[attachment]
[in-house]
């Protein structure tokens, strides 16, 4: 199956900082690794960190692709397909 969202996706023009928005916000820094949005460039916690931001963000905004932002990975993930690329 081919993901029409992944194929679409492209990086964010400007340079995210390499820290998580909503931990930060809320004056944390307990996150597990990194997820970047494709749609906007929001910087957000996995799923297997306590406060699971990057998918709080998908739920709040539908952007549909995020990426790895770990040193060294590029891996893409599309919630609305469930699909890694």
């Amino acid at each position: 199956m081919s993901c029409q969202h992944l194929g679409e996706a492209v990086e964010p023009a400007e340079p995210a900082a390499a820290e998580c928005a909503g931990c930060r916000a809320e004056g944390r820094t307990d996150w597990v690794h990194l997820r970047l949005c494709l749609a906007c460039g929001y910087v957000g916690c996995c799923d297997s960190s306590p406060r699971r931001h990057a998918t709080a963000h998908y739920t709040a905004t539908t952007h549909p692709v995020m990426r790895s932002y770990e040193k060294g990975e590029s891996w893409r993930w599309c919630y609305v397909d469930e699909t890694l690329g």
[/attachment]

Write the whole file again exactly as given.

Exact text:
[in-house]
């Protein structure tokens, strides 16, 4: 199956900082690794960190692709397909 969202996706023009928005916000820094949005460039916690931001963000905004932002990975993930690329 081919993901029409992944194929679409492209990086964010400007340079995210390499820290998580909503931990930060809320004056944390307990996150597990990194997820970047494709749609906007929001910087957000996995799923297997306590406060699971990057998918709080998908739920709040539908952007549909995020990426790895770990040193060294590029891996893409599309919630609305469930699909890694």
């Amino acid at each position: 199956m081919s993901c029409q969202h992944l194929g679409e996706a492209v990086e964010p023009a400007e340079p995210a900082a390499a820290e998580c928005a909503g931990c930060r916000a809320e004056g944390r820094t307990d996150w597990v690794h990194l997820r970047l949005c494709l749609a906007c460039g929001y910087v957000g916690c996995c799923d297997s960190s306590p406060r699971r931001h990057a998918t709080a963000h998908y739920t709040a905004t539908t952007h549909p692709v995020m990426r790895s932002y770990e040193k060294g990975e590029s891996w893409r993930w599309c919630y609305v397909d469930e699909t890694l690329g």